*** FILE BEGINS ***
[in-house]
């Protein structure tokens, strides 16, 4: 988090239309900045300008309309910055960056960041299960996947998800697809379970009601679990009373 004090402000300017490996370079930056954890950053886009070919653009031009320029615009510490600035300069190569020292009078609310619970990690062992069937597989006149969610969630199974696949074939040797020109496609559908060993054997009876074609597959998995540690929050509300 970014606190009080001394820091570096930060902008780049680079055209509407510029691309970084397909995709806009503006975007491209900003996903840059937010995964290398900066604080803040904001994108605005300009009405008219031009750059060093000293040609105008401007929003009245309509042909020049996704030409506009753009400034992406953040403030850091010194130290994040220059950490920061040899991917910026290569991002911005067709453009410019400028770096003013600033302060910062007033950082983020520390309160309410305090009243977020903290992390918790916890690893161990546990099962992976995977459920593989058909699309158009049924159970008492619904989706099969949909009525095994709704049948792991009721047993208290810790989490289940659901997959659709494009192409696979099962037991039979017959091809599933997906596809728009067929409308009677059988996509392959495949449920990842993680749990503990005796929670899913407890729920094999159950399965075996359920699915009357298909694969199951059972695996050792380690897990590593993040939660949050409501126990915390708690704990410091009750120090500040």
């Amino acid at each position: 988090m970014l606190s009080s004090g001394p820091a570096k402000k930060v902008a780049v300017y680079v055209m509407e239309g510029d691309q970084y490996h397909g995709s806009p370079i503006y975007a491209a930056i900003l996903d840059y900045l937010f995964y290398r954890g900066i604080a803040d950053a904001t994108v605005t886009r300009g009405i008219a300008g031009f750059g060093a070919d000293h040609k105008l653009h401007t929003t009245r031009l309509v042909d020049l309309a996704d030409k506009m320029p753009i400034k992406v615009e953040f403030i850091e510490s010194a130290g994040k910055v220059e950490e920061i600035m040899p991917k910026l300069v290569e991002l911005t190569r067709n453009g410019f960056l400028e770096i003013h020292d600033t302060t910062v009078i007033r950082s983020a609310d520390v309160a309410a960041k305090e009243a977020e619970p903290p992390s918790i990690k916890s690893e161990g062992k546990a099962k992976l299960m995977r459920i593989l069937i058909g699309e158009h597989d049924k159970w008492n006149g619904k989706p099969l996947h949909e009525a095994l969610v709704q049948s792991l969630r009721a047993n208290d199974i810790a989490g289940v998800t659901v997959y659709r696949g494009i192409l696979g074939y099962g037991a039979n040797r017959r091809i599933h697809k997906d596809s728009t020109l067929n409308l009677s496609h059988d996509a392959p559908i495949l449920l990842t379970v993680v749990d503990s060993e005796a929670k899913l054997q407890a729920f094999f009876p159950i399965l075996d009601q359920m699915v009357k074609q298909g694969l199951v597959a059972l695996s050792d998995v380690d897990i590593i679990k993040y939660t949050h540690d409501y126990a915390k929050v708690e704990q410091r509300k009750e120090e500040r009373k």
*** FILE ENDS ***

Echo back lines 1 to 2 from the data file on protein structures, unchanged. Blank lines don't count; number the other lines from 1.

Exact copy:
[in-house]
């Protein structure tokens, strides 16, 4: 988090239309900045300008309309910055960056960041299960996947998800697809379970009601679990009373 004090402000300017490996370079930056954890950053886009070919653009031009320029615009510490600035300069190569020292009078609310619970990690062992069937597989006149969610969630199974696949074939040797020109496609559908060993054997009876074609597959998995540690929050509300 970014606190009080001394820091570096930060902008780049680079055209509407510029691309970084397909995709806009503006975007491209900003996903840059937010995964290398900066604080803040904001994108605005300009009405008219031009750059060093000293040609105008401007929003009245309509042909020049996704030409506009753009400034992406953040403030850091010194130290994040220059950490920061040899991917910026290569991002911005067709453009410019400028770096003013600033302060910062007033950082983020520390309160309410305090009243977020903290992390918790916890690893161990546990099962992976995977459920593989058909699309158009049924159970008492619904989706099969949909009525095994709704049948792991009721047993208290810790989490289940659901997959659709494009192409696979099962037991039979017959091809599933997906596809728009067929409308009677059988996509392959495949449920990842993680749990503990005796929670899913407890729920094999159950399965075996359920699915009357298909694969199951059972695996050792380690897990590593993040939660949050409501126990915390708690704990410091009750120090500040």